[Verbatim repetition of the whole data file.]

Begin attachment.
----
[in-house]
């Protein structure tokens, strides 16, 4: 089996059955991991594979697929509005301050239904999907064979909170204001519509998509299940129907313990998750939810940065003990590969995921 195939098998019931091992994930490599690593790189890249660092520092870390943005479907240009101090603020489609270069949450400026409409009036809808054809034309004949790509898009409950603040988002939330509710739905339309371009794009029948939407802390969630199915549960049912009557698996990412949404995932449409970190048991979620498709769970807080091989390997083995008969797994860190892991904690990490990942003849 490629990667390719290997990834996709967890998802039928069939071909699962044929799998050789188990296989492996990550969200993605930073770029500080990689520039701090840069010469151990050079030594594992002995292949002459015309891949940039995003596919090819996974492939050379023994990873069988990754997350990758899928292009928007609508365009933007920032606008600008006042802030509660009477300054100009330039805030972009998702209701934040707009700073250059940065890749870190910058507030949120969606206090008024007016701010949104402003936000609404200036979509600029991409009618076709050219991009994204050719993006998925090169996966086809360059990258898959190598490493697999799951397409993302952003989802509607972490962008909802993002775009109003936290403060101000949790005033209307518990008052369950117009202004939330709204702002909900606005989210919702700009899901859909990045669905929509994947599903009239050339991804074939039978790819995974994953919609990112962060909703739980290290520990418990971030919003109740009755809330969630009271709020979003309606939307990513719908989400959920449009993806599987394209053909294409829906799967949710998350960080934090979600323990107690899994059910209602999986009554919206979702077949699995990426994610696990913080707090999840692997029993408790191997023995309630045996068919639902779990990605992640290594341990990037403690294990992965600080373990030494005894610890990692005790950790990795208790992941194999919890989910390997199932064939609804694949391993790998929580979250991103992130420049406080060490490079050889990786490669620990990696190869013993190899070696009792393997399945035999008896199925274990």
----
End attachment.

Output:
[in-house]
């Protein structure tokens, strides 16, 4: 089996059955991991594979697929509005301050239904999907064979909170204001519509998509299940129907313990998750939810940065003990590969995921 195939098998019931091992994930490599690593790189890249660092520092870390943005479907240009101090603020489609270069949450400026409409009036809808054809034309004949790509898009409950603040988002939330509710739905339309371009794009029948939407802390969630199915549960049912009557698996990412949404995932449409970190048991979620498709769970807080091989390997083995008969797994860190892991904690990490990942003849 490629990667390719290997990834996709967890998802039928069939071909699962044929799998050789188990296989492996990550969200993605930073770029500080990689520039701090840069010469151990050079030594594992002995292949002459015309891949940039995003596919090819996974492939050379023994990873069988990754997350990758899928292009928007609508365009933007920032606008600008006042802030509660009477300054100009330039805030972009998702209701934040707009700073250059940065890749870190910058507030949120969606206090008024007016701010949104402003936000609404200036979509600029991409009618076709050219991009994204050719993006998925090169996966086809360059990258898959190598490493697999799951397409993302952003989802509607972490962008909802993002775009109003936290403060101000949790005033209307518990008052369950117009202004939330709204702002909900606005989210919702700009899901859909990045669905929509994947599903009239050339991804074939039978790819995974994953919609990112962060909703739980290290520990418990971030919003109740009755809330969630009271709020979003309606939307990513719908989400959920449009993806599987394209053909294409829906799967949710998350960080934090979600323990107690899994059910209602999986009554919206979702077949699995990426994610696990913080707090999840692997029993408790191997023995309630045996068919639902779990990605992640290594341990990037403690294990992965600080373990030494005894610890990692005790950790990795208790992941194999919890989910390997199932064939609804694949391993790998929580979250991103992130420049406080060490490079050889990786490669620990990696190869013993190899070696009792393997399945035999008896199925274990």